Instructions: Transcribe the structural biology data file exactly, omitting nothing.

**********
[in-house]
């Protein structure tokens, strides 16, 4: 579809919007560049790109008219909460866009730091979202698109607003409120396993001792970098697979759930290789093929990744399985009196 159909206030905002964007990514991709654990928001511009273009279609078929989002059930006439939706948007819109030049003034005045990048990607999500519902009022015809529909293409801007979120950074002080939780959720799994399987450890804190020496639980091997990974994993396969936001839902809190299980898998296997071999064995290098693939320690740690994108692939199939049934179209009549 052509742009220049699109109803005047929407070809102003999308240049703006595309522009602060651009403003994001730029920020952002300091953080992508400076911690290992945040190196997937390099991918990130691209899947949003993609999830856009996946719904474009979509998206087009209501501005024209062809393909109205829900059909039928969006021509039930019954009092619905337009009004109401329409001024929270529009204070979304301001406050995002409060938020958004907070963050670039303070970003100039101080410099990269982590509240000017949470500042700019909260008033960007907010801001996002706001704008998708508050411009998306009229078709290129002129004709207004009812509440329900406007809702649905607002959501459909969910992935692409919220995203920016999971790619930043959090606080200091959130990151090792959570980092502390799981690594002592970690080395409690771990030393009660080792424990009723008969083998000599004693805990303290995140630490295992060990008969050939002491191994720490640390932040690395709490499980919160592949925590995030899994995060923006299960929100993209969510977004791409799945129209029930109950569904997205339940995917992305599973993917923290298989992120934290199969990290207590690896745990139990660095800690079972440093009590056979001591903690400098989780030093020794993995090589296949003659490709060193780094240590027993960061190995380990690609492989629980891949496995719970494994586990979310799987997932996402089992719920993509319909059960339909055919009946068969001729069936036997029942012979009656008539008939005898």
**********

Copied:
[in-house]
């Protein structure tokens, strides 16, 4: 579809919007560049790109008219909460866009730091979202698109607003409120396993001792970098697979759930290789093929990744399985009196 159909206030905002964007990514991709654990928001511009273009279609078929989002059930006439939706948007819109030049003034005045990048990607999500519902009022015809529909293409801007979120950074002080939780959720799994399987450890804190020496639980091997990974994993396969936001839902809190299980898998296997071999064995290098693939320690740690994108692939199939049934179209009549 052509742009220049699109109803005047929407070809102003999308240049703006595309522009602060651009403003994001730029920020952002300091953080992508400076911690290992945040190196997937390099991918990130691209899947949003993609999830856009996946719904474009979509998206087009209501501005024209062809393909109205829900059909039928969006021509039930019954009092619905337009009004109401329409001024929270529009204070979304301001406050995002409060938020958004907070963050670039303070970003100039101080410099990269982590509240000017949470500042700019909260008033960007907010801001996002706001704008998708508050411009998306009229078709290129002129004709207004009812509440329900406007809702649905607002959501459909969910992935692409919220995203920016999971790619930043959090606080200091959130990151090792959570980092502390799981690594002592970690080395409690771990030393009660080792424990009723008969083998000599004693805990303290995140630490295992060990008969050939002491191994720490640390932040690395709490499980919160592949925590995030899994995060923006299960929100993209969510977004791409799945129209029930109950569904997205339940995917992305599973993917923290298989992120934290199969990290207590690896745990139990660095800690079972440093009590056979001591903690400098989780030093020794993995090589296949003659490709060193780094240590027993960061190995380990690609492989629980891949496995719970494994586990979310799987997932996402089992719920993509319909059960339909055919009946068969001729069936036997029942012979009656008539008939005898």